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Gregory D. S. Anderson Living Tongues Institute for Endangered Languages Mapping Language Endangerment and Diversity. The Eastern Siberia Language Hotspot Presented at AAAS Feb 2007 San Francisco, CA. Eastern Siberia Language Hotspot. Tungusic Genetic Unit.

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The Eastern Siberia Language Hotspot Presented at AAAS Feb 2007 San Francisco, CA

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Gregory D. S. AndersonLiving Tongues Institute for Endangered LanguagesMapping Language Endangerment and Diversity

The Eastern Siberia Language Hotspot

Presented at AAAS Feb 2007

San Francisco, CA

genetic unit diversity vs language diversity
Genetic Unit Diversity vs. Language Diversity
  • An area can have a high genetic diversity index but have few overall total languages. In models of linguistic diversity that focus on absolute numbers of languages, such areas would be and are overlooked completely
  • One such area is Eastern Siberia
genetic units in eastern siberia
Genetic Units in Eastern Siberia
  • Chukotko-Kamchatkan Itelmenic
  • Tungusic Aleut
  • Turkic Eskimoic

Ainuic {Slavic}

  • Yukaghiric Nivx
  • Mixed Language (Mednyj or Copper Island Aleut)
languages and genetic units of eastern siberia
Languages and Genetic Units of Eastern Siberia
  • Some families and isolates (genetic units) are only found in Eastern Siberia
  • Nivx
  • Yukaghiric (??+ Omok†, Chuvan†)
  • Chukotko-Kamchatkan
  • + Itelmen
genetic index of eastern siberia language hotspot
The genetic index of Eastern Siberia is extraordinarily high, .523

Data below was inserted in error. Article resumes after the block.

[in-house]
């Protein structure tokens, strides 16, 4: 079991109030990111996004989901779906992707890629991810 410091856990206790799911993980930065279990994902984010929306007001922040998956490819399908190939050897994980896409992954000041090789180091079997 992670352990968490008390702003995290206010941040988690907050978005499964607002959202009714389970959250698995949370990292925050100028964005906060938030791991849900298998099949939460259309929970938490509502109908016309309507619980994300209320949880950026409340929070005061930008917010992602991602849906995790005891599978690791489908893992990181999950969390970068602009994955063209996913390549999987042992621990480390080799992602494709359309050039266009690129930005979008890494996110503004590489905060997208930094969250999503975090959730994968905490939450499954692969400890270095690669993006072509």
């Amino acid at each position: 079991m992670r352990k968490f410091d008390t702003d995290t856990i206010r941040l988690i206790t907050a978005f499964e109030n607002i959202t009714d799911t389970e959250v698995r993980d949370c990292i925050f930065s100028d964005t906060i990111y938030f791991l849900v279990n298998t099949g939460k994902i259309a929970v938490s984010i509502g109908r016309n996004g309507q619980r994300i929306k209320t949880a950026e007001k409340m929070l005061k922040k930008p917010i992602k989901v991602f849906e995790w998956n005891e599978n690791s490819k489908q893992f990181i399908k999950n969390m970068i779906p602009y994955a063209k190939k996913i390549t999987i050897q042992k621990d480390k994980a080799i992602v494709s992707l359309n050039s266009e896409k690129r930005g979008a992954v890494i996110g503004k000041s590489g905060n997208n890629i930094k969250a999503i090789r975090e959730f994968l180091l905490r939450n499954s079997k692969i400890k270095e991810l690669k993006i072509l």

If you include extinct languages, it is .480 which is still extremely high

Genetic Index of Eastern Siberia Language Hotspot
some features of languages of eastern siberia
Some features of languages of Eastern Siberia

Elaborate ‘case’ systems: suffixes on nouns instead of prepositions

  • word initial ng- (N-)
  • Extremely long words (‘polysynthetic’ structure) corresponding to phrases or even sentences in English
some unusual features of siberian languages
Some unusual features of Siberian Languages
  • Nivx counting forms
  • Chukchi men’s vs. women’s speech
  • Chukchi polysynthetic word structure
  • Itelmen consonant clusters
nivx isolate
Nivx (isolate)
  • Amur Nivxgloss
  • nˆr'4 people'
  • nur '4 animals'
  • (Panfilov 1962: 6-7, Gruzdeva 1998: 24)
chukchi men s vs women s speech
Chukchi Men’s vs. Women’s speech
  • Men: r Women: tz
  • Men: req´rk´n
  • Women: tzeq´tz´n
  • ‘what’s s/he doing?’
  • (Kämpfe/Volodin 1995: 8)
chukchi word phrases
Chukchi word-phrases
  • Chukchi (Skorik: 1986: 107; Kämpfe/Volodin 1995: 88)
  • revinret´N´rk´n

‘he wants to help’

  • ganp´nac&g´rg´naqorama

‘with the old men's reindeers’

  • klfknan ‘it fell out’
  • kstk’¬knan ‘he jumped’
language documentation
Language Documentation
  • A language may be considered well documented if there is
  • a writing system or a standardized means of rendering the words graphically or symbolically
  • a grammar, dictionary/lexicon and glossed text collection
  • and annotated, digital, searchable audio/video materials
documentation of eastern siberian languages
Documentation of Eastern Siberian languages